Creating your first menu
Let us create a page that allows users to customize their pizza. We will create a basic webpage that allows you to choose the size and type of pizza. First, let us create a menu for the size of the pizza:
This looks like:
Pulling down the dropdown menu looks like:
Creating your second menu
Let us now add another dropdown menu this time to select the pizza topping:
This enables us to make two selections: one for the size and one for the topping. Note that for the second menu we use ids for each option element so that we can refer to them and hide them as necessary based on the options chosen for the first menu. This page renders as:
Hiding dropdown values
Now let us suppose the only small pizzas available are veggie pizzas and that the only large pizzas are pepperoni pizzas. Medium pizzas come in veggie and cheese options but not pepperoni. We seek to incorporate these dependencies so that selection of size should automatically hide dropdown values in the pizza topping that are not applicable.
This means that whenever there is a change detected in the first menu, either selection of one of the three size choices or the unselection (denoted by the first choice of blank) we must update the options in the second menu. We update the first select menu to have an “onchange” element which is set to the function “sizeselected()”. Note that this function does not take any arguments but merely is invoked whenever there is a change. The actual change can be detected inside the sizeselected() function script.
In the above code, inside the sizeselected() function we first use the getElementById() method to extract the first element and then the .value attribute to find its value. This will give the size that the user has actually selected. Then we have a set of if..else statements. Based on the value of the size, we update the elements in the second menu. Inside each of these collection of statements we use the getElementById() to refer to the specific topping choices. Here we use “style.display = ‘inline’” to display the menu choice and “style.display = ‘none’” to hide it, as the case may be. Finally, observe that there is a fallback option where all the choices are displayed and no choices are hidden.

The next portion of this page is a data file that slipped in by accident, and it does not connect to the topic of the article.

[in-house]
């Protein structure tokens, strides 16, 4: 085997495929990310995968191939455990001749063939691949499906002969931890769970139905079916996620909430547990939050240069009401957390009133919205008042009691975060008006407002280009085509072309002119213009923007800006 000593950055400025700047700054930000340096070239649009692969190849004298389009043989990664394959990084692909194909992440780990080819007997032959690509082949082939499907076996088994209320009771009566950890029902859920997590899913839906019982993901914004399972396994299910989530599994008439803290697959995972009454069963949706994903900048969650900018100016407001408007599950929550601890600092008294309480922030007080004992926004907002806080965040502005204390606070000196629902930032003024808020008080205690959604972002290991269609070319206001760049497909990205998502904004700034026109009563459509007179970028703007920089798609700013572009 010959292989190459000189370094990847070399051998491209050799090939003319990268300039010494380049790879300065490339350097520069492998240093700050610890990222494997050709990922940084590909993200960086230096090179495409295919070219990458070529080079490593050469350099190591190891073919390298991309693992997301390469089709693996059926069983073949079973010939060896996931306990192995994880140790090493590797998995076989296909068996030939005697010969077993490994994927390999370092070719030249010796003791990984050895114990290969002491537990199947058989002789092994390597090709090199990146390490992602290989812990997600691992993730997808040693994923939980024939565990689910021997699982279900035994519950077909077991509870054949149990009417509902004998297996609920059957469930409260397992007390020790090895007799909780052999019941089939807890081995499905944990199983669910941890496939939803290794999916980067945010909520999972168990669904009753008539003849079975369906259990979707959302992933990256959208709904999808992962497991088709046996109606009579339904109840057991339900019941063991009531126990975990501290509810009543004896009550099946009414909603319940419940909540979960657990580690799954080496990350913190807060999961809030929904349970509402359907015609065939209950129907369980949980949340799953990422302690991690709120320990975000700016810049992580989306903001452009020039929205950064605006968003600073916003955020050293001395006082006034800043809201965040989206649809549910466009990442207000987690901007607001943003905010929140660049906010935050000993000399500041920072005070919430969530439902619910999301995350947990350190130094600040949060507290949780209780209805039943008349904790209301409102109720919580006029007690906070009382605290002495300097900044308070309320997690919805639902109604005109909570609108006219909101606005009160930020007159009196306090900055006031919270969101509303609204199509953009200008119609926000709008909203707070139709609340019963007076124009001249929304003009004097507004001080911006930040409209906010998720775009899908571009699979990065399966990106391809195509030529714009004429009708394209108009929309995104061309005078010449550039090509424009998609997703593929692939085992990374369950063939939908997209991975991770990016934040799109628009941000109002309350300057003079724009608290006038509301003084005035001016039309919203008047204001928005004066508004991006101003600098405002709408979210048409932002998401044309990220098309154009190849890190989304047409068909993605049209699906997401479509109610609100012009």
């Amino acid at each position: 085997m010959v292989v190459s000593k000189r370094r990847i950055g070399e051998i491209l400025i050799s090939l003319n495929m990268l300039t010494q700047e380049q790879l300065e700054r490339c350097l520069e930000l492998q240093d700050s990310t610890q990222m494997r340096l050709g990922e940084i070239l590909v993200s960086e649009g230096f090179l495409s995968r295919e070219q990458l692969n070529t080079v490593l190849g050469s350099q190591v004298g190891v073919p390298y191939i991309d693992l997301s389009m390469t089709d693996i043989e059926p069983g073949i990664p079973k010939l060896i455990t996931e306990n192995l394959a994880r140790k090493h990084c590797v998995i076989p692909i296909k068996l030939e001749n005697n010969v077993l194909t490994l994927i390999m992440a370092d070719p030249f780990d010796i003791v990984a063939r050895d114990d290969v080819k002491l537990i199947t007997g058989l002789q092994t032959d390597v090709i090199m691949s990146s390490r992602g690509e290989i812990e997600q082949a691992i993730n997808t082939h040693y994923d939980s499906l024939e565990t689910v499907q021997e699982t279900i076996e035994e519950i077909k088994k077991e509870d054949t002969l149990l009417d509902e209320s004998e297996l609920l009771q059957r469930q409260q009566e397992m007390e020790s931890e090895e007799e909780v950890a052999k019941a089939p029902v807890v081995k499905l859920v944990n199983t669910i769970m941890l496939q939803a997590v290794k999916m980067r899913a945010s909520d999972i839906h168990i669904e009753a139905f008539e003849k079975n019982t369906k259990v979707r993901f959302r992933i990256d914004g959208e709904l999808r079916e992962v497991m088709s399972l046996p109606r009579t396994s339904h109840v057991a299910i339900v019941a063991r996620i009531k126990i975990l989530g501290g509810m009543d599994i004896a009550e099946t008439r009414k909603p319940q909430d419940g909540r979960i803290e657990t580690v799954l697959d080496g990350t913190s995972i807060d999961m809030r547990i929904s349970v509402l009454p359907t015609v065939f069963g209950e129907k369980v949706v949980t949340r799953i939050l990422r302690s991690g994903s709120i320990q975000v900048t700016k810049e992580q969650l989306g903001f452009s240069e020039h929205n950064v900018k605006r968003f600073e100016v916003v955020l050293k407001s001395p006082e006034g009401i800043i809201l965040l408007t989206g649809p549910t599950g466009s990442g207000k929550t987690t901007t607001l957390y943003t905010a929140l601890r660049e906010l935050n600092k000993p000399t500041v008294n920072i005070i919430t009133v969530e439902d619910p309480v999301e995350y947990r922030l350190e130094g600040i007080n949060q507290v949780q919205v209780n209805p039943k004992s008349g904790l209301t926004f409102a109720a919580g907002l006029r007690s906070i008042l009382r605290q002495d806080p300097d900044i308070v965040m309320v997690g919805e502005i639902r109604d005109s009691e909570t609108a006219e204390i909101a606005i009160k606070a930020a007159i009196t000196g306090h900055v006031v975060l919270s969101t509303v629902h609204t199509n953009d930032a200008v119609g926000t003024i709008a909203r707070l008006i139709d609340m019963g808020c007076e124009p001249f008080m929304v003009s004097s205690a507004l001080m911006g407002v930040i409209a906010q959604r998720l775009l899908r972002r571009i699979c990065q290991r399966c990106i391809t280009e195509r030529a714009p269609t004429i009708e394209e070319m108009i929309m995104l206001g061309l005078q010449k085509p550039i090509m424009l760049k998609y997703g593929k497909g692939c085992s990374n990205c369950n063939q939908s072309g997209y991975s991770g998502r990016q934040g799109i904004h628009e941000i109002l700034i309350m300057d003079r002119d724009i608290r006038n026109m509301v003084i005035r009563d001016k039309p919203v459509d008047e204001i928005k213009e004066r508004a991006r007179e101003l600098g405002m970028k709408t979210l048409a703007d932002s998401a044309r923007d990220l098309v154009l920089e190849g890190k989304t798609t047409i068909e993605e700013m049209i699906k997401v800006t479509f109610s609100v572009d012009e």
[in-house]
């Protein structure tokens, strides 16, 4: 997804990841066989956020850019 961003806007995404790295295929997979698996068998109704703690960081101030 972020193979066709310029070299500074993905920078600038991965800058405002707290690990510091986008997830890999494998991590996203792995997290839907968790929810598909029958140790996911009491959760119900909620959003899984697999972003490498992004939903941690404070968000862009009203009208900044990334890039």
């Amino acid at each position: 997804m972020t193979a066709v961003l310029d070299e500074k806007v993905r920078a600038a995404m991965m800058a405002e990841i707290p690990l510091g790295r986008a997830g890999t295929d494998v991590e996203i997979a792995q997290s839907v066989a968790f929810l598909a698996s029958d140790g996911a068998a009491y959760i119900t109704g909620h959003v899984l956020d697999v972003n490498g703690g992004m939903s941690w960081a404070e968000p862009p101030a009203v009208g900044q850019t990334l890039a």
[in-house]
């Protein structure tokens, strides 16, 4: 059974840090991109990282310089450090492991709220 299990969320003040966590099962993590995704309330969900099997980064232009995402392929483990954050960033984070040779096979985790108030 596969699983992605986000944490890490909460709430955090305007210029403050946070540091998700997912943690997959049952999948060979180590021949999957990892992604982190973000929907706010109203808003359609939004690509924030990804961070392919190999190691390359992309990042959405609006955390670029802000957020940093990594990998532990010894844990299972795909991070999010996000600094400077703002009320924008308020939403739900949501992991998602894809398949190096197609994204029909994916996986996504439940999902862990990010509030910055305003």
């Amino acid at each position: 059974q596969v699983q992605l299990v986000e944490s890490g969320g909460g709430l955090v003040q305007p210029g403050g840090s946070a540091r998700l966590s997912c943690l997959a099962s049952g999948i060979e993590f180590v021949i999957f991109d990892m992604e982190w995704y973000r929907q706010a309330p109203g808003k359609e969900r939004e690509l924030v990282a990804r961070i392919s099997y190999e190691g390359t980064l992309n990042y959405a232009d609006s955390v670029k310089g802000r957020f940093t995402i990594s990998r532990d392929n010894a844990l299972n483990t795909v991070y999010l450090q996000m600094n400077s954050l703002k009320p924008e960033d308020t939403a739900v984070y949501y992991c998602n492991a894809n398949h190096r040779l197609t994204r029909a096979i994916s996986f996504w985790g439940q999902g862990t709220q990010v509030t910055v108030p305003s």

Here is an example of trying this code with the “large” option chosen for the size menu. As we see only one option for the topping is available, namely “pepperoni”.
Caveats: Note that the code above only works in one direction. If you choose the topping first, the size option does not get updated. We will leave it as an exercise for the reader to update the code to make it work in the other direction.
This code above can get complicated as the options increase. In such a case, it is better to use a systematic approach like an array to store the options and constraints and use lookups to update the options as the user interacts with the menus.
Kodeclik is an online coding academy for kids and teens to learn real world programming. Kids are introduced to coding in a fun and exciting way and are challeged to higher levels with engaging, high quality content.